Sample project to investigate linking in C++
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LICENSE.md
Makefile
README.md
left.cpp
left.h
main.cpp
right.cpp
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top.cpp
top.h

README.md

Dangers of mixing static variables and dynamic linking

This simple Git project is about highlighting the dangers of initializing static variables more than once in C++.

At the heart of this project is a Makefile which allows to compile the project using static libraries, dynamic libraries or no libraries at all.

Quick overview

The project is made of one executable linking against two libraries each defining the same static variable. The static variable allocates memory dynamically and hence upon deallocation (when the application terminates) a memory leak occurs.

Note: This project runs on Linux

As one binary

You can compile the entire project as one single binary using the command:

make main_classic

GCC rightfully complains about a static variable being instantiated twice.

As two static libraries

You can compile the project as one binary linked against two static libraries.

make main_static

GCC rightfully complains about a static variable being instantiated twice.

As two dynamic libraries

You can compile the project as one binary linked against two dynamic libraries

make main_dynamic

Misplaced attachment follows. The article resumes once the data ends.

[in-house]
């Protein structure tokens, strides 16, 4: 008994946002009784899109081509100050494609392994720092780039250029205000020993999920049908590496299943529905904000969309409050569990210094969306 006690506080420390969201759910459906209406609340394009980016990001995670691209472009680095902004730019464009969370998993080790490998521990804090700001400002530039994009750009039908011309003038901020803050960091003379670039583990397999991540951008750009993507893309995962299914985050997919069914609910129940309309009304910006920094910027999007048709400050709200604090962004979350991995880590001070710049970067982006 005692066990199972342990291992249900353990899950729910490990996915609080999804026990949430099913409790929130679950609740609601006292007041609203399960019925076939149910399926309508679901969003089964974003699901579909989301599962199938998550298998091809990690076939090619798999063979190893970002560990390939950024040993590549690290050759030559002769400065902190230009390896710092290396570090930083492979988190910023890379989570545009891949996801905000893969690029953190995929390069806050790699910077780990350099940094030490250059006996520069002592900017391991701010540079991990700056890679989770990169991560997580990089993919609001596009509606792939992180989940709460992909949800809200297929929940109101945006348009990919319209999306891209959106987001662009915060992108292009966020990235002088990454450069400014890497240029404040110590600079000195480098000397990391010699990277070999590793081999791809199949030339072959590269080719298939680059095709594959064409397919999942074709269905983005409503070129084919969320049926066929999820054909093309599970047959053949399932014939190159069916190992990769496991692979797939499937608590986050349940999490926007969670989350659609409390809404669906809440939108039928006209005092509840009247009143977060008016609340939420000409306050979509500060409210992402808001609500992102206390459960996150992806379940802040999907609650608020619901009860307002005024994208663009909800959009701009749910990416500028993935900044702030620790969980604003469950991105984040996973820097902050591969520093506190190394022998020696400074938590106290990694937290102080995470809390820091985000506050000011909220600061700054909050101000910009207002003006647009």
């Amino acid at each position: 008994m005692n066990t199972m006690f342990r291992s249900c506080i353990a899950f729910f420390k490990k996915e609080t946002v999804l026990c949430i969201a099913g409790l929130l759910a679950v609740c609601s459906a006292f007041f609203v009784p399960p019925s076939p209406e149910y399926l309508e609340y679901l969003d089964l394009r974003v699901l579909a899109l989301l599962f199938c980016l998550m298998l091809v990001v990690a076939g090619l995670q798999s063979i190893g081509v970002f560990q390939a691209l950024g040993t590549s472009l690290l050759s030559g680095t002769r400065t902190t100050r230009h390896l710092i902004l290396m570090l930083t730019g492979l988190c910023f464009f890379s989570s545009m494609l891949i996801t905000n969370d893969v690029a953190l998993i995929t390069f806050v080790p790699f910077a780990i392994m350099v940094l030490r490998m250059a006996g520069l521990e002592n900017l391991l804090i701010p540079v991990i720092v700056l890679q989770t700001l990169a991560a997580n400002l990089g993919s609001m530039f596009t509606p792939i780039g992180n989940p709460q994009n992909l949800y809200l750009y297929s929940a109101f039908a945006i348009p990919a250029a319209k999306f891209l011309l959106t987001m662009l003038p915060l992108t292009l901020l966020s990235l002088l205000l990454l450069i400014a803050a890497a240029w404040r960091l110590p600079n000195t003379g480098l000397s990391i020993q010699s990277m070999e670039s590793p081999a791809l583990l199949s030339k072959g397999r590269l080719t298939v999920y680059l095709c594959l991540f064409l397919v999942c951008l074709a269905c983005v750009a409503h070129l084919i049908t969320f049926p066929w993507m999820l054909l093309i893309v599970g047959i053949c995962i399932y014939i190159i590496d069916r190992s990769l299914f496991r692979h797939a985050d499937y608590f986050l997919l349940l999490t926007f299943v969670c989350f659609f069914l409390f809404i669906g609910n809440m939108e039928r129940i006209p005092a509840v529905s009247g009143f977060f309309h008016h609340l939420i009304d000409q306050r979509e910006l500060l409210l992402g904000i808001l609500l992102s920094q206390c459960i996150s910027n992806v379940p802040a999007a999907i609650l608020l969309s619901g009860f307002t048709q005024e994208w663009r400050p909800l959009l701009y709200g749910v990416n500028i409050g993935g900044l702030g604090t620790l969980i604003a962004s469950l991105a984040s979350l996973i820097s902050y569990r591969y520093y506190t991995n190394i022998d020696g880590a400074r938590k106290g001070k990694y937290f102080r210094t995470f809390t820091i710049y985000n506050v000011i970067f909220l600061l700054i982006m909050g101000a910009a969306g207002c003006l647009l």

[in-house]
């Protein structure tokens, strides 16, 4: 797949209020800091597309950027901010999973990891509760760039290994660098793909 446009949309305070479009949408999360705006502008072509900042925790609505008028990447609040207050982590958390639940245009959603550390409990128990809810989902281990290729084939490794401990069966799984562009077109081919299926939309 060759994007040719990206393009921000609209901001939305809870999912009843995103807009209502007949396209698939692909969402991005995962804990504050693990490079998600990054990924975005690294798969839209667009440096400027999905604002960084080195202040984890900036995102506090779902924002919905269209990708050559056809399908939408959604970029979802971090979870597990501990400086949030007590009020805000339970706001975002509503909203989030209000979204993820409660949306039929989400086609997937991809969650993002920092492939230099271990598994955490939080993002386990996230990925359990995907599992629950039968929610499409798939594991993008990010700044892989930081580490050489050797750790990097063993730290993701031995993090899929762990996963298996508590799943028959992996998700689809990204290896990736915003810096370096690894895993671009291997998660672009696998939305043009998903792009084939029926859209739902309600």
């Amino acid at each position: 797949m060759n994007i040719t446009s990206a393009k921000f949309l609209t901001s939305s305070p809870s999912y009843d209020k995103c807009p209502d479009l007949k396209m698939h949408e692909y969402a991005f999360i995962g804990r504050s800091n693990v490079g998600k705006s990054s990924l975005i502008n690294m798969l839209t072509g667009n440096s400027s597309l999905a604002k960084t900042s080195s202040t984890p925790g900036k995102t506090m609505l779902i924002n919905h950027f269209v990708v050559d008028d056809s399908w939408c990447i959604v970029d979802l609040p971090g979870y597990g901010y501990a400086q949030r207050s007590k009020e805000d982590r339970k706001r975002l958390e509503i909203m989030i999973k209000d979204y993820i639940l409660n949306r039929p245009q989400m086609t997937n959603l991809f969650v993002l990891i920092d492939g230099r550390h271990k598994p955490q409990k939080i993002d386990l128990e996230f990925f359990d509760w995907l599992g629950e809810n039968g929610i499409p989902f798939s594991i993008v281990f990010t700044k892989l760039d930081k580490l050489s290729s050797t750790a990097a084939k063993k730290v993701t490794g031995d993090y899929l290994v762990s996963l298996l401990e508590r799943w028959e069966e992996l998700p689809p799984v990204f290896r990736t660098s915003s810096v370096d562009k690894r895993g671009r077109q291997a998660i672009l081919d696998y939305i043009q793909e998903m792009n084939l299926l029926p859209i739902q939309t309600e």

GCC is unable to detect a variable being allocated twice and thus it compiles fine. Upon execution you will the program core.

Project structure

top.h / top.cpp

This file defines a class ClassWithNonTrivialDtor which has a non-trivial destructor which deallocates dynamically allocated memory.

This include file also defines ClassWithStaticVar which contains an uninitialized static variable of type ClassWithStaticVar. ClassWithStaticVar objects contains a pointer to an object of type ClassWithNonTrivialDtor

The idea is that on the heap there is a static variable, which does potentially dangerous memory operations.

right.h / right.cpp

This file defines a dummy class DummyRight, only for the purpose of having main.cpp instantiate an object which is defined in right.cpp. right.cpp instantiates the static variable from ClassWithStaticVar

left.h / left.cpp

This file defines a dummy class DummyLeft, only for the purpose of having main.cpp instantiate an object which is defined in left.cpp. left.cpp instantiates the static variable from ClassWithStaticVar

main.cpp

This file contains a very simple main function which creates an object of type DummyLeft and an object of type DummyRight.

The why

This project highlights that static variable initialization can cause very obscure errors if used carelessly. This kind of problem most likely occur if you mix a lot of design patterns and abstraction.